IDEAS home Printed from https://ideas.repec.org/
MyIDEAS: Login to save this paper or follow this series

The Dynamics of Child Poverty in Sweden

  • Lindquist, Matthew J.

    ()

    (Dept. of Economics)

  • Sjögren Lindquist, Gabriella

    ()

    (Swedish Institute for Social Research, Stockholm University)

The purpose of this paper is to study (empirically) the dynamics of child poverty in Sweden, the quintessential welfare state. We find that 1 out of every 5 children is disposable income poor at least once during his or her childhood, while only 2 percent of all children are chronically poor. We also document a strong life-cycle profile for child poverty. Just over 20 percent of all children are born into poverty. The average poverty rate then drops dramatically to about 7.5 percent among 1-year old children. After which, it declines (monotonically) to about 3.9 percent among 17-year olds. Children in Sweden are largely protected (economically) from a number of quite serious events, such as parental unemployment, sickness and death. Family dissolution and longterm unemployment, however, do push children into poverty. But for most of these children, poverty is only temporary. Single mothers, for example, are overrepresented among the poor, but not among the chronically poor. Children with immigrant parents are strongly overrepresented among the chronically poor; as are children whose parents have unusually low educations. We argue that information about the dynamics of child poverty may help policy makers to construct more salient policies for fighting child poverty.

If you experience problems downloading a file, check if you have the proper application to view it first. In case of further problems read the IDEAS help page. Note that these files are not on the IDEAS site. Please be patient as the files may be large.

File URL: http://www.sofi.su.se/content/1/c6/03/09/74/WP08no4.pdf
Our checks indicate that this address may not be valid because: 500 Can't connect to webb.polopoly.it.su.se:80 (Bad hostname) (http://www.sofi.su.se/content/1/c6/03/09/74/WP08no4.pdf [301 Moved Permanently]--> http://webb.polopoly.it.su.se/content/1/c6/03/09/74/WP08no4.pdf). If this is indeed the case, please notify (Lena Lindahl)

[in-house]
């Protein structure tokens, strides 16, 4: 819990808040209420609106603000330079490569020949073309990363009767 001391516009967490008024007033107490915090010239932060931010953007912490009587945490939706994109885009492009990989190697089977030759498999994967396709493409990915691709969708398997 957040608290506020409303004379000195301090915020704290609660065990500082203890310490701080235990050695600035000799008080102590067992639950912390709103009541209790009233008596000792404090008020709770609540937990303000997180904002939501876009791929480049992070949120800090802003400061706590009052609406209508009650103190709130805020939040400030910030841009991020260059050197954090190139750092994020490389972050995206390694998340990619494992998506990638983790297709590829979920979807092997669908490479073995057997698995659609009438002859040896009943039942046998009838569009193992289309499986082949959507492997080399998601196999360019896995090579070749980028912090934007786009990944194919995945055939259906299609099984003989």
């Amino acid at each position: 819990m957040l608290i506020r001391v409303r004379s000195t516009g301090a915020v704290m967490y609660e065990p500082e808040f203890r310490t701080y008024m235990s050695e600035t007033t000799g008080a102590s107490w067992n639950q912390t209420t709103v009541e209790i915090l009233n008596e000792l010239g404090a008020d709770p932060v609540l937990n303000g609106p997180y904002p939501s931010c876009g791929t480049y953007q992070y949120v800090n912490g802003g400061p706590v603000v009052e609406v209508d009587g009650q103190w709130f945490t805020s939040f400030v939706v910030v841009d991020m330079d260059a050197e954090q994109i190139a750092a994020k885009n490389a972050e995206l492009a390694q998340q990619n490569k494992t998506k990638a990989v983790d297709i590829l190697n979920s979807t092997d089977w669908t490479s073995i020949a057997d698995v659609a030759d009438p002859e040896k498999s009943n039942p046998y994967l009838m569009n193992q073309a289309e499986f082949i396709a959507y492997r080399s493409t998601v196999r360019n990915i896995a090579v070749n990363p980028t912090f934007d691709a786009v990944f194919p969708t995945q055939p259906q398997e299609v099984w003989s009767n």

Download Restriction: no

Paper provided by Swedish Institute for Social Research in its series Working Paper Series with number 4/2008.

as
in new window

Length: 40 pages
Date of creation: 01 Oct 2008
Date of revision:
Handle: RePEc:hhs:sofiwp:2008_004
Contact details of provider: Postal: SOFI, Stockholm University, SE-10691 Stockholm, Sweden
Phone: (0)8 - 16 32 48
Fax: (0)8 - 15 46 70
Web page: http://www.sofi.su.se/
More information through EDIRC

References listed on IDEAS
Please report citation or reference errors to , or , if you are the registered author of the cited work, log in to your RePEc Author Service profile, click on "citations" and make appropriate adjustments.:

as in new window
  1. Thomas F. Crossley & Lori J. Curtis, 2006. "Child Poverty In Canada," Review of Income and Wealth, International Association for Research in Income and Wealth, vol. 52(2), pages 237-260, 06.
  2. Michael Fertig & Marcus Tamm & Miles Corak, 2005. "A Portrait of Child Poverty in Germany," RWI Discussion Papers 0026, Rheinisch-Westfälisches Institut für Wirtschaftsforschung.
  3. Fertig, Michael & Tamm, Marcus, 2007. "Always Poor or Never Poor and Nothing in Between? Duration of Child Poverty in Germany," IZA Discussion Papers 2645, Institute for the Study of Labor (IZA).
  4. Markus JΣntti & Sheldon Danziger, 1994. "Child poverty in Sweden and the United States: The effect of social transfers and parental labor force participation," Industrial and Labor Relations Review, ILR Review, Cornell University, ILR School, vol. 48(1), pages 48-64, October.
  5. Lorenzo Cappellari & Stephen P. Jenkins, 2002. "Modelling Low Income Transitions," Discussion Papers of DIW Berlin 288, DIW Berlin, German Institute for Economic Research.
  6. Carlson, Marcia & Danziger, Sheldon, 1999. "Cohabitation and the Measurement of Child Poverty," Review of Income and Wealth, International Association for Research in Income and Wealth, vol. 45(2), pages 179-91, June.
  7. repec:cup:cbooks:9780521803106 is not listed on IDEAS